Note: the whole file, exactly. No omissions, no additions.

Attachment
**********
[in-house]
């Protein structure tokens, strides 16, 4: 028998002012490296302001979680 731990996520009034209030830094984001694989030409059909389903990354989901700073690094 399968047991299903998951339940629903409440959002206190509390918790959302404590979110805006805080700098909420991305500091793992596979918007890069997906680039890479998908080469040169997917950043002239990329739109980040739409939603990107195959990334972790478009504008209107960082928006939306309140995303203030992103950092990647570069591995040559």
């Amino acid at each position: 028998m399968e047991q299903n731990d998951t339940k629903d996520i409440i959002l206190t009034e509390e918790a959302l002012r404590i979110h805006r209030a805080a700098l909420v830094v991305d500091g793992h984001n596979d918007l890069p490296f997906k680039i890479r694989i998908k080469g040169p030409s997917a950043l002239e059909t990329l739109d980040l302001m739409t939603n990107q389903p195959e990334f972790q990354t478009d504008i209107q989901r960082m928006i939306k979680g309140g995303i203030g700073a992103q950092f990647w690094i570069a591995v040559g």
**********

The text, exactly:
[in-house]
């Protein structure tokens, strides 16, 4: 028998002012490296302001979680 731990996520009034209030830094984001694989030409059909389903990354989901700073690094 399968047991299903998951339940629903409440959002206190509390918790959302404590979110805006805080700098909420991305500091793992596979918007890069997906680039890479998908080469040169997917950043002239990329739109980040739409939603990107195959990334972790478009504008209107960082928006939306309140995303203030992103950092990647570069591995040559």
């Amino acid at each position: 028998m399968e047991q299903n731990d998951t339940k629903d996520i409440i959002l206190t009034e509390e918790a959302l002012r404590i979110h805006r209030a805080a700098l909420v830094v991305d500091g793992h984001n596979d918007l890069p490296f997906k680039i890479r694989i998908k080469g040169p030409s997917a950043l002239e059909t990329l739109d980040l302001m739409t939603n990107q389903p195959e990334f972790q990354t478009d504008i209107q989901r960082m928006i939306k979680g309140g995303i203030g700073a992103q950092f990647w690094i570069a591995v040559g």